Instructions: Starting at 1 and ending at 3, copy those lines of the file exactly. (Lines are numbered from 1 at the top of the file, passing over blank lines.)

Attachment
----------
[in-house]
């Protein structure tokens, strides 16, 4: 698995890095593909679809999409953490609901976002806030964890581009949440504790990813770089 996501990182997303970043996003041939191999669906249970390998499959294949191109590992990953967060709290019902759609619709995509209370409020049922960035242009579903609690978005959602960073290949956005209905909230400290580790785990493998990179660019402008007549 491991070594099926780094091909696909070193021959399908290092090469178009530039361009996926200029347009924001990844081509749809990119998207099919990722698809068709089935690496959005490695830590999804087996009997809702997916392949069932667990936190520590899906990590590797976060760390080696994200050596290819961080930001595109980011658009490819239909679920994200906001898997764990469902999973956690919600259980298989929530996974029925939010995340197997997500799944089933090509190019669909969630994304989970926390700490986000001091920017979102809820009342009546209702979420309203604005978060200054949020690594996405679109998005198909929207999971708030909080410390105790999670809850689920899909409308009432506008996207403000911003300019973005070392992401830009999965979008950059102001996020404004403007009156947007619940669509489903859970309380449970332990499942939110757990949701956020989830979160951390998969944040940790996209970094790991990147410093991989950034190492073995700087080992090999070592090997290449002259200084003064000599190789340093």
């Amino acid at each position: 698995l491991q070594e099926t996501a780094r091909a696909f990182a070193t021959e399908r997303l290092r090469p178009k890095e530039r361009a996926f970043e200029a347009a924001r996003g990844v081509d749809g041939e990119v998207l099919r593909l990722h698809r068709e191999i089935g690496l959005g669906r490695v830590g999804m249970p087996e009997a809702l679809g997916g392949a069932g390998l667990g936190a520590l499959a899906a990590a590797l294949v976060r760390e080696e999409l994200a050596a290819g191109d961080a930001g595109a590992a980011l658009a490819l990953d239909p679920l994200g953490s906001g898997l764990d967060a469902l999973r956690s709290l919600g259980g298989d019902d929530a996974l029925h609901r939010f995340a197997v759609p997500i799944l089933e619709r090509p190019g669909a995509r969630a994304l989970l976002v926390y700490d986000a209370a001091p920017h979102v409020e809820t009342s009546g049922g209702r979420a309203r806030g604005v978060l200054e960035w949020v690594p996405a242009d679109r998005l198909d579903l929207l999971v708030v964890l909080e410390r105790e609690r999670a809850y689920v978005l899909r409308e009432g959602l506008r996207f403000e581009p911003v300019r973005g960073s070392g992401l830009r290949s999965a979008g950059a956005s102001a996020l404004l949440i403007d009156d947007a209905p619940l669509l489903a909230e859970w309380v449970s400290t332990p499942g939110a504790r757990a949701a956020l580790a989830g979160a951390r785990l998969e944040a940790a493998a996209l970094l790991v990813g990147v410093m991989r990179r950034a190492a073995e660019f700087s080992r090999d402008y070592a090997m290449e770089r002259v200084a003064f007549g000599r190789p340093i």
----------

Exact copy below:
[in-house]
């Protein structure tokens, strides 16, 4: 698995890095593909679809999409953490609901976002806030964890581009949440504790990813770089 996501990182997303970043996003041939191999669906249970390998499959294949191109590992990953967060709290019902759609619709995509209370409020049922960035242009579903609690978005959602960073290949956005209905909230400290580790785990493998990179660019402008007549 491991070594099926780094091909696909070193021959399908290092090469178009530039361009996926200029347009924001990844081509749809990119998207099919990722698809068709089935690496959005490695830590999804087996009997809702997916392949069932667990936190520590899906990590590797976060760390080696994200050596290819961080930001595109980011658009490819239909679920994200906001898997764990469902999973956690919600259980298989929530996974029925939010995340197997997500799944089933090509190019669909969630994304989970926390700490986000001091920017979102809820009342009546209702979420309203604005978060200054949020690594996405679109998005198909929207999971708030909080410390105790999670809850689920899909409308009432506008996207403000911003300019973005070392992401830009999965979008950059102001996020404004403007009156947007619940669509489903859970309380449970332990499942939110757990949701956020989830979160951390998969944040940790996209970094790991990147410093991989950034190492073995700087080992090999070592090997290449002259200084003064000599190789340093």
């Amino acid at each position: 698995l491991q070594e099926t996501a780094r091909a696909f990182a070193t021959e399908r997303l290092r090469p178009k890095e530039r361009a996926f970043e200029a347009a924001r996003g990844v081509d749809g041939e990119v998207l099919r593909l990722h698809r068709e191999i089935g690496l959005g669906r490695v830590g999804m249970p087996e009997a809702l679809g997916g392949a069932g390998l667990g936190a520590l499959a899906a990590a590797l294949v976060r760390e080696e999409l994200a050596a290819g191109d961080a930001g595109a590992a980011l658009a490819l990953d239909p679920l994200g953490s906001g898997l764990d967060a469902l999973r956690s709290l919600g259980g298989d019902d929530a996974l029925h609901r939010f995340a197997v759609p997500i799944l089933e619709r090509p190019g669909a995509r969630a994304l989970l976002v926390y700490d986000a209370a001091p920017h979102v409020e809820t009342s009546g049922g209702r979420a309203r806030g604005v978060l200054e960035w949020v690594p996405a242009d679109r998005l198909d579903l929207l999971v708030v964890l909080e410390r105790e609690r999670a809850y689920v978005l899909r409308e009432g959602l506008r996207f403000e581009p911003v300019r973005g960073s070392g992401l830009r290949s999965a979008g950059a956005s102001a996020l404004l949440i403007d009156d947007a209905p619940l669509l489903a909230e859970w309380v449970s400290t332990p499942g939110a504790r757990a949701a956020l580790a989830g979160a951390r785990l998969e944040a940790a493998a996209l970094l790991v990813g990147v410093m991989r990179r950034a190492a073995e660019f700087s080992r090999d402008y070592a090997m290449e770089r002259v200084a003064f007549g000599r190789p340093i």